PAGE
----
While many may not be familiar with the term ‘crowdsourcing‘, most Internet users are familiar with Wikipedia, the online collaborative encyclopedia. Indeed, it has even gained some legitimacy as some courts have allowed the inclusion of information found in Wikipedia to be used in cases. When evaluating your online presence, should your organization have a listing on Wikipedia?
Who should control the message?
Wikipedia is an open platform: anyone can add to or edit an entry. While the community policies itself fairly well against abuse, it does not limit who can contribute to the entry. Are you comfortable with the primary source of information about your organization being composed by others?
Who do you want cited?
If you have a website and a Wikipedia entry, which do you think people will cite elsewhere? Do you really want Wikipedia to get the backlink?
Those links from Wikipedia to your site don’t ‘count’ anyway
External links from a Wikipedia page are “nofollow” links – that is, search engines either don’t follow the link to index it, or don’t ‘count’ the link in assessing the site’s PageRank.
Uh… backlink? PageRank?
Part of what influences your Google PageRank is the number of links back to your site, relative to the importance of the sites doing the linking. So if CNN.com links to your site as a credible resource, that link is weighted more heavily than your aunt’s Website about cats. So if part of your site ranking in search engines is related to how many links there are to your site, you want people to link to your site, rather than to Wikipedia. This is doubly important since you don’t even benefit PageRank-wise from a link to your site from Wikipedia.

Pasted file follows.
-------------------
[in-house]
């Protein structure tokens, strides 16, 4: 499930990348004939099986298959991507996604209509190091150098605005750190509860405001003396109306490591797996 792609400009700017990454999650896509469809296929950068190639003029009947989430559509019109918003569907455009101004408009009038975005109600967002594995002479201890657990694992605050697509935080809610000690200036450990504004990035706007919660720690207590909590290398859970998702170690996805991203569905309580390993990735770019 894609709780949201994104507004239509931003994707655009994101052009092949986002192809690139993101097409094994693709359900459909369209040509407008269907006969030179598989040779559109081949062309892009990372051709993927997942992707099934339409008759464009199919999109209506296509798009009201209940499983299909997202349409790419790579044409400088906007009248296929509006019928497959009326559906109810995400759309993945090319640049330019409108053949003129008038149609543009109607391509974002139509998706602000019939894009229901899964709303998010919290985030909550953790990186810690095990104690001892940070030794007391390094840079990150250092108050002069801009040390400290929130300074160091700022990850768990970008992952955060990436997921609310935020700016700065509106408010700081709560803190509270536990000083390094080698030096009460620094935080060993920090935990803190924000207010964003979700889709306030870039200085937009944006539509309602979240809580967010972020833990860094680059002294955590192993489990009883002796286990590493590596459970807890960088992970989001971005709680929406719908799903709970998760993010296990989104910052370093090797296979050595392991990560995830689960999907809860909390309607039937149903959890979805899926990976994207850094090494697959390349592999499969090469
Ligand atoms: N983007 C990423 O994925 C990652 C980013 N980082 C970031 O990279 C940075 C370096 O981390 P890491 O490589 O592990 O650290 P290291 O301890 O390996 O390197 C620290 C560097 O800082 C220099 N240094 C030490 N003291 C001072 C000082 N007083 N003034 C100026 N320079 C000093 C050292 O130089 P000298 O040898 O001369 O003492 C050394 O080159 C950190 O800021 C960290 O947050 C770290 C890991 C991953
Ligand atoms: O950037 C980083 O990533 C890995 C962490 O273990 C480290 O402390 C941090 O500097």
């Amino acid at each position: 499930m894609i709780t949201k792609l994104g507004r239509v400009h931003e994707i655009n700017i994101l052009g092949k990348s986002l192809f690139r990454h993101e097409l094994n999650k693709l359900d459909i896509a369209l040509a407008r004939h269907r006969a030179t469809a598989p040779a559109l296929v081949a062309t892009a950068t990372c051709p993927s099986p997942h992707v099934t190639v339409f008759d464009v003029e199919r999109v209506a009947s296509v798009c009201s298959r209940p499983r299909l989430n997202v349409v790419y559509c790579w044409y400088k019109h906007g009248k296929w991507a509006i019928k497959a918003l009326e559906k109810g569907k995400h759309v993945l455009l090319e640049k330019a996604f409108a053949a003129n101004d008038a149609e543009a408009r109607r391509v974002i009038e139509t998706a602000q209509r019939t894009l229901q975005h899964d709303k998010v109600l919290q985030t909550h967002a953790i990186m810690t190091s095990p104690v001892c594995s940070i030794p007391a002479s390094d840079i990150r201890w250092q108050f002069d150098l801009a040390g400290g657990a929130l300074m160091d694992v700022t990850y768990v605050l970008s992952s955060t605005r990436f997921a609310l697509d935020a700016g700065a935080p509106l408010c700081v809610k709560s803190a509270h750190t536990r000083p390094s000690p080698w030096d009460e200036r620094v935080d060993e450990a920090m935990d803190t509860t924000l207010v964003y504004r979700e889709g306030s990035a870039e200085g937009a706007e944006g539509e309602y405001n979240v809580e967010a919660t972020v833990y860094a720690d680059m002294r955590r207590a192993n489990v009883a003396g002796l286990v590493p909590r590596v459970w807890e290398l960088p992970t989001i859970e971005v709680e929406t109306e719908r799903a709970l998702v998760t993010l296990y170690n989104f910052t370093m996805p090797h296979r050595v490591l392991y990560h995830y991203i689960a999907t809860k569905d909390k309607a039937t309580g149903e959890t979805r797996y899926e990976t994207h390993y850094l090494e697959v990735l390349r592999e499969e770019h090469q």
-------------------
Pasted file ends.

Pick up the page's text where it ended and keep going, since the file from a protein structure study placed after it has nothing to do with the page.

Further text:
I still want to be on Wikipedia!
Ok, ok. You can create a page on Wikipedia describing your organization…provided you’re considered Notable.
Part of what makes Wikipedia the resource it is are the standards that have been established. For a topic to be considered worthy of its own article, it must be considered “worthy of note”. In the case of organizations and companies:
An organization is generally considered notable if it has been the subject of significant coverage in reliable, independent secondary sources. Trivial or incidental coverage of a subject by secondary sources is not sufficient to establish notability. All content must be verifiable.
(from Wikipedia, obviously!)
The article on Notability for Organizations clearly calls out the need for verifiable, non-editorialized content. In my experience, it is important to find several external references and cite as much as possible in your entry. Press releases issued by the organization itself are not considered a credible resource.
There is an entire policy page on “what Wikipedia is not“, in which it clearly states:
- Wikipedia is not a publisher of original thought
- Wikipedia is not a mirror or a repository of links, images, or media files
- Wikipedia is not a directory
- Wikipedia is not an indiscriminate collection of information
Wikipedia has become recognized as the resource it is in part due to these restrictions. If your content has received interest elsewhere online, it may be considered as appropriate for inclusion. But just because anyone may add an entry to Wikipedia does not mean each topic is appropriate for inclusion. Before jumping to add your content to this venue, it is important to ensure others also find your content notable. Having external references to cite in your entry may well make the difference between exposure and deletion.